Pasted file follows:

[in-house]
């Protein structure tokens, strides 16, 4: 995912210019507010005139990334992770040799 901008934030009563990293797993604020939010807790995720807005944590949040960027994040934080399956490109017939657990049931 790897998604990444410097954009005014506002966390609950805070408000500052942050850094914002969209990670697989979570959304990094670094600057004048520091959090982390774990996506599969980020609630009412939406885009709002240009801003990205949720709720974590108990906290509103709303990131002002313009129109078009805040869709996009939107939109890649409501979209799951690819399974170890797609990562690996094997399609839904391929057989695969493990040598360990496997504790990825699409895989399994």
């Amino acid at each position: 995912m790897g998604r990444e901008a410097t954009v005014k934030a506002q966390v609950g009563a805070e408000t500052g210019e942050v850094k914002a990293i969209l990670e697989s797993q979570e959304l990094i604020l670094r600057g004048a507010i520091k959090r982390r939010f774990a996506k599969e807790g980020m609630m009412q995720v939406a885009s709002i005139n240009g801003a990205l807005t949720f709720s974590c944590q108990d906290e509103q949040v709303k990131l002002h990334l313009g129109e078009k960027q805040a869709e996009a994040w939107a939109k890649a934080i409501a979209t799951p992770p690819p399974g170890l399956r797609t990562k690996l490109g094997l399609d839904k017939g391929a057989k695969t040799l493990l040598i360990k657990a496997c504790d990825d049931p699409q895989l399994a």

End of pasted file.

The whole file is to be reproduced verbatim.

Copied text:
[in-house]
């Protein structure tokens, strides 16, 4: 995912210019507010005139990334992770040799 901008934030009563990293797993604020939010807790995720807005944590949040960027994040934080399956490109017939657990049931 790897998604990444410097954009005014506002966390609950805070408000500052942050850094914002969209990670697989979570959304990094670094600057004048520091959090982390774990996506599969980020609630009412939406885009709002240009801003990205949720709720974590108990906290509103709303990131002002313009129109078009805040869709996009939107939109890649409501979209799951690819399974170890797609990562690996094997399609839904391929057989695969493990040598360990496997504790990825699409895989399994």
């Amino acid at each position: 995912m790897g998604r990444e901008a410097t954009v005014k934030a506002q966390v609950g009563a805070e408000t500052g210019e942050v850094k914002a990293i969209l990670e697989s797993q979570e959304l990094i604020l670094r600057g004048a507010i520091k959090r982390r939010f774990a996506k599969e807790g980020m609630m009412q995720v939406a885009s709002i005139n240009g801003a990205l807005t949720f709720s974590c944590q108990d906290e509103q949040v709303k990131l002002h990334l313009g129109e078009k960027q805040a869709e996009a994040w939107a939109k890649a934080i409501a979209t799951p992770p690819p399974g170890l399956r797609t990562k690996l490109g094997l399609d839904k017939g391929a057989k695969t040799l493990l040598i360990k657990a496997c504790d990825d049931p699409q895989l399994a």